Implants have become ubiquitous for tooth replacement, and CBCT scans offer implantologists and restorative dentists invaluable pre- and postsurgical information. Some of the benefits include accurate localization of the inferior alveolar canal, cross-sectional visualization of the contours of the alveolar ridge, and the ability to accurately measure the height and width of the alveolus. Additionally, use of presurgical treatment planning software and fabrication of a surgical guide provide critical information for assessing proper site selection and implant placement.
Three-dimensional (3D) CBCT views of osseous pathology can greatly assist treatment planning, particularly when oral surgery may be involved. For example, bucco-lingual expansion of the mandibular ramus may be assessed from a CBCT scan, which would be impossible to accurately view on a conventional two-dimensional (2D) panoramic image. Localization of anomalies, such as a sialolith or Stafne bone cyst, can easily be diagnosed on sagittal and axial CBCT views.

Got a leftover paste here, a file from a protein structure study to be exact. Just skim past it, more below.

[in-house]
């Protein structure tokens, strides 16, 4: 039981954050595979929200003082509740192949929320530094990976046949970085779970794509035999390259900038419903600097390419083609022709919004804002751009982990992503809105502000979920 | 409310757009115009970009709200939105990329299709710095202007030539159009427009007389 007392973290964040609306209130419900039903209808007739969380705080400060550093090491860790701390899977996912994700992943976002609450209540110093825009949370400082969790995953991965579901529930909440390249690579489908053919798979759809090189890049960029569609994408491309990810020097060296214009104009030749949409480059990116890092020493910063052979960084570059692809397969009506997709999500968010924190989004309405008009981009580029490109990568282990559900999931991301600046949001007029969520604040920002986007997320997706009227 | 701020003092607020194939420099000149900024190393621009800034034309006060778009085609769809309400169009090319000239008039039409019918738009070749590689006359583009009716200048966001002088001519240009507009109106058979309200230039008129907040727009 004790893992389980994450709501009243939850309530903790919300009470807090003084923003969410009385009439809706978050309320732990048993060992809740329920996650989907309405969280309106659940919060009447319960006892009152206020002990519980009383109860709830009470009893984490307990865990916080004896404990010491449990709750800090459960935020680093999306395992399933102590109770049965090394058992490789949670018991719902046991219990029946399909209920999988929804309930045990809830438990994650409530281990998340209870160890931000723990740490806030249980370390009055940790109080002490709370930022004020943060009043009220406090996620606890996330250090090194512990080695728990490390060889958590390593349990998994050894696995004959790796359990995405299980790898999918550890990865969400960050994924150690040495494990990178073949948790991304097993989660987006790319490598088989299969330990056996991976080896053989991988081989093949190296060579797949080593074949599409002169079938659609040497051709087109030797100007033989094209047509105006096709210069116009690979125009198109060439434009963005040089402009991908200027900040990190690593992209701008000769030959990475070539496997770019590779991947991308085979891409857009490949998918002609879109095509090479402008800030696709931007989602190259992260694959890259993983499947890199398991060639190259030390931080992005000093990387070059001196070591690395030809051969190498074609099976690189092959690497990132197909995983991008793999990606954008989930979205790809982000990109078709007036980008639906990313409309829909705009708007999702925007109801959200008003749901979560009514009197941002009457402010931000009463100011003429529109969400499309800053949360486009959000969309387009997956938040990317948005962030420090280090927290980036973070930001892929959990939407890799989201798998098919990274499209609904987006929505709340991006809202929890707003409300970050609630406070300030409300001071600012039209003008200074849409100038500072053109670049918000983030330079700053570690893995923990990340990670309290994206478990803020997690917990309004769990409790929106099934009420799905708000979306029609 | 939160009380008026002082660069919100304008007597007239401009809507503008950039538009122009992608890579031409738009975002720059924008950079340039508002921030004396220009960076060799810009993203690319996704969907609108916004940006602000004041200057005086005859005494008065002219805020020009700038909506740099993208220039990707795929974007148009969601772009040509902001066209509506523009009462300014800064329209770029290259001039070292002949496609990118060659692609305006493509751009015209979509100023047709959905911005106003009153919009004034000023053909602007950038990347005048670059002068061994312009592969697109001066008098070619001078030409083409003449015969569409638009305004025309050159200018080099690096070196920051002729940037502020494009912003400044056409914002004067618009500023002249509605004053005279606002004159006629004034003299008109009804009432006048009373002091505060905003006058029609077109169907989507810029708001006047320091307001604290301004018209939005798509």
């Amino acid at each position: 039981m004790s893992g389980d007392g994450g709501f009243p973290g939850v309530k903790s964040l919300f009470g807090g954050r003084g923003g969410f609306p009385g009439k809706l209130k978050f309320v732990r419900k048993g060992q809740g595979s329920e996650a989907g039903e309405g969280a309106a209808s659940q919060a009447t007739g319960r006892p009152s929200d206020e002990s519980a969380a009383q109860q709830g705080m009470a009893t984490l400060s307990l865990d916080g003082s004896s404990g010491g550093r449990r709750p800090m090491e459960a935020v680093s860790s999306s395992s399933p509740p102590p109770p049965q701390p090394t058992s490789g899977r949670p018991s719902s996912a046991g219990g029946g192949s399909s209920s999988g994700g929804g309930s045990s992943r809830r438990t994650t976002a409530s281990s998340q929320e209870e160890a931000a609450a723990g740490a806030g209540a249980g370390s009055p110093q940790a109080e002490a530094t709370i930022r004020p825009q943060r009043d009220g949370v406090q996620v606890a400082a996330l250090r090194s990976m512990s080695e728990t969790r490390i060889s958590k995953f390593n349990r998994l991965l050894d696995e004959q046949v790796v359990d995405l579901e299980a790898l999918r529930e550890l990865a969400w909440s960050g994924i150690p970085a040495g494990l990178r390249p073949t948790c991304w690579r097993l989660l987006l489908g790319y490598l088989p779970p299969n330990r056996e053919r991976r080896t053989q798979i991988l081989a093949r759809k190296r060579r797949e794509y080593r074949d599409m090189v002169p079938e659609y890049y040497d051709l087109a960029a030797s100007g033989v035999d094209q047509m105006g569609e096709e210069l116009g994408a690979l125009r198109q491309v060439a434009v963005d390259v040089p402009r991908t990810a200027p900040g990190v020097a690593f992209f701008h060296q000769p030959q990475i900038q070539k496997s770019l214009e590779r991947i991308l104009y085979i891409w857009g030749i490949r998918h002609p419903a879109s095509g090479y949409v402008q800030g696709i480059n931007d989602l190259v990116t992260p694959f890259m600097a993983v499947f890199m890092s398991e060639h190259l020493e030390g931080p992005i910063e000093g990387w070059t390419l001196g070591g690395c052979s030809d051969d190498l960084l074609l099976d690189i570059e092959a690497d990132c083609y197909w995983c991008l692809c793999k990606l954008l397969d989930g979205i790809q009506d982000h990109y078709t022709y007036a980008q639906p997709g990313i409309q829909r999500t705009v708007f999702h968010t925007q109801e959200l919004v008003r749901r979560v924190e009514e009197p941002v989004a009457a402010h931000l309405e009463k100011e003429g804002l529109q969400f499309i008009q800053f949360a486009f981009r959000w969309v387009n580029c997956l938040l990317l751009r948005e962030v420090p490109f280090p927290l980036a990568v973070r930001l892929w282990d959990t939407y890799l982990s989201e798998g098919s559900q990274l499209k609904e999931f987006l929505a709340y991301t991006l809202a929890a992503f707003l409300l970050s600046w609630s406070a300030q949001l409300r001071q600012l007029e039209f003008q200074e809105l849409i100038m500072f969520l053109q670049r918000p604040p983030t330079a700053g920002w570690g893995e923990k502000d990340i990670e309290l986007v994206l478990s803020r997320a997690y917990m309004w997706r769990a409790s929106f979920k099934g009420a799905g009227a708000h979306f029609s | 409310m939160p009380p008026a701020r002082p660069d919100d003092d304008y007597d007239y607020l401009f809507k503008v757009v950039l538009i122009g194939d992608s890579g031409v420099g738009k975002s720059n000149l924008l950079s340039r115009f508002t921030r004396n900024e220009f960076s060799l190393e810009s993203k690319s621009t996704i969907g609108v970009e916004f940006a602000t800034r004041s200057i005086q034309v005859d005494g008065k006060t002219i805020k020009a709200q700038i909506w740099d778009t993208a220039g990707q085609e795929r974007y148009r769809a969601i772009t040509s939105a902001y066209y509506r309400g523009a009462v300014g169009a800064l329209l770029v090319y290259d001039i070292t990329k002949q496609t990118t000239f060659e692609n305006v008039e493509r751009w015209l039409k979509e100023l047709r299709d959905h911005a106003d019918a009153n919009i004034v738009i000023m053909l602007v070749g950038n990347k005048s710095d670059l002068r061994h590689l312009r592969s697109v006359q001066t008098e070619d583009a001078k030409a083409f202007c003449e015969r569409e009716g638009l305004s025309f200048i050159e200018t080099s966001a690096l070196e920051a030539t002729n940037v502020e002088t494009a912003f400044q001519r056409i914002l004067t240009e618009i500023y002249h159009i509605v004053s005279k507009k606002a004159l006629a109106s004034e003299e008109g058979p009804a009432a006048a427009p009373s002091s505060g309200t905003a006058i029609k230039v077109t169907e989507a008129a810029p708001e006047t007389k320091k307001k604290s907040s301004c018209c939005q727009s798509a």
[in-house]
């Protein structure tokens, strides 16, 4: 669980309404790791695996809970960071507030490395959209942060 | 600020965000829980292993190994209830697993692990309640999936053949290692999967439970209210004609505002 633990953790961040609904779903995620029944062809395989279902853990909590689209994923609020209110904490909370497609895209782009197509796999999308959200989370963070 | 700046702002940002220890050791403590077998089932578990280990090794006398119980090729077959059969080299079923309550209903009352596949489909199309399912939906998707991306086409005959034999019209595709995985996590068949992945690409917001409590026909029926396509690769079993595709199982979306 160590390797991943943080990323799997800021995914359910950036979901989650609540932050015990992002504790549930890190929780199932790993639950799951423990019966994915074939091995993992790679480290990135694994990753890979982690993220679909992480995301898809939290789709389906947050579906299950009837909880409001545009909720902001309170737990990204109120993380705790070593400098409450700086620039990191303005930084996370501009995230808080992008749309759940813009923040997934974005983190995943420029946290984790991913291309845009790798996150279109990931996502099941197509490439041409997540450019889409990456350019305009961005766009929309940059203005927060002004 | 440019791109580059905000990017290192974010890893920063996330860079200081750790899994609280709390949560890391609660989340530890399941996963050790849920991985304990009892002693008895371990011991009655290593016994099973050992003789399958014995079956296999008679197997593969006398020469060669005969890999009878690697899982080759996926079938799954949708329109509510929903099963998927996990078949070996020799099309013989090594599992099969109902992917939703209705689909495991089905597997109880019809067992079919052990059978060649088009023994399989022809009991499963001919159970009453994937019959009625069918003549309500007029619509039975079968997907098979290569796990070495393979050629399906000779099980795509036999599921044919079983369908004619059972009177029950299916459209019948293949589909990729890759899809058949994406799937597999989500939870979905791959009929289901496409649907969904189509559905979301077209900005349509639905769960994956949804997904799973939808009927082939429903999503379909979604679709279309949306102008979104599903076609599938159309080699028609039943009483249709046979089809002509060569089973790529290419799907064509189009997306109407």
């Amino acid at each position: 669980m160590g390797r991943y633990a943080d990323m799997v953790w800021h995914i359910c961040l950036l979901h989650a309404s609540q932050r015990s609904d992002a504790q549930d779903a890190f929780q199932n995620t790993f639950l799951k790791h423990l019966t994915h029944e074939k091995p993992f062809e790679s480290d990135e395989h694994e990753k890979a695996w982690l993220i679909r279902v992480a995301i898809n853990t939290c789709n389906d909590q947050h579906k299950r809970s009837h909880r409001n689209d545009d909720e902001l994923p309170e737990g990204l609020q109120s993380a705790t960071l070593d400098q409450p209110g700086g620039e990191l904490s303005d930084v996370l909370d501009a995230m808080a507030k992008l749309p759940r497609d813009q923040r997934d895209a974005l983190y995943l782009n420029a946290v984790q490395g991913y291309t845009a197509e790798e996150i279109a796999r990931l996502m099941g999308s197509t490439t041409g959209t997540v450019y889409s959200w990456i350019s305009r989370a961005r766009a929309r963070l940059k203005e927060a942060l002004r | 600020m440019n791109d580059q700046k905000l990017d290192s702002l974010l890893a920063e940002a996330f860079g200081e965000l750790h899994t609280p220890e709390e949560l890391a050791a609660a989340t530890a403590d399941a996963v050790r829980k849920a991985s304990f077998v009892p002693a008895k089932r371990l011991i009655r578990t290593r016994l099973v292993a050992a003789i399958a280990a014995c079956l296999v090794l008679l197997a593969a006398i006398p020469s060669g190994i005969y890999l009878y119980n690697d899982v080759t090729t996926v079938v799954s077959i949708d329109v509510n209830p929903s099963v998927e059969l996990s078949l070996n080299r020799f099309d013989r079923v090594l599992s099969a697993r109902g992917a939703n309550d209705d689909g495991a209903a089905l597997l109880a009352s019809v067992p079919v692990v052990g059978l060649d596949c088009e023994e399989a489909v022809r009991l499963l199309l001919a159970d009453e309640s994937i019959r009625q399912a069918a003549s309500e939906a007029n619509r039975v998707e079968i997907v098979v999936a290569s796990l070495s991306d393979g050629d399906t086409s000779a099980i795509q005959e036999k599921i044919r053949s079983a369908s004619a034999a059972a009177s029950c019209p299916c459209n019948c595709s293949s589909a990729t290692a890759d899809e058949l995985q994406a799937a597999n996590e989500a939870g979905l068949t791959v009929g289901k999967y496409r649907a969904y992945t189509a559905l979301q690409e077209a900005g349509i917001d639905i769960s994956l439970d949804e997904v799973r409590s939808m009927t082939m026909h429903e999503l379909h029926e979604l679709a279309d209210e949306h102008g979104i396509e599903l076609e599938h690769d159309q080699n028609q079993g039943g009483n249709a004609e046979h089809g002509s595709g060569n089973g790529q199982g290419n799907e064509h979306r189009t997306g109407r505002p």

TEMPOROMANDIBULAR JOINT DISORDERS
Temporomandibular joint disorders may be related to osseous changes in the temporomandibular joint. Whereas visualization of these changes was often impossible with prior imaging techniques, CBCT scans of the temporomandibular joint will help reveal degenerative and neoplastic changes in the region. Combining the CBCT scan with 3D reconstruction imaging software allows the practitioner to more precisely evaluate condylar changes. However, a clinician must also consider that actual patient treatment for these osseous changes may not be altered simply with better imaging.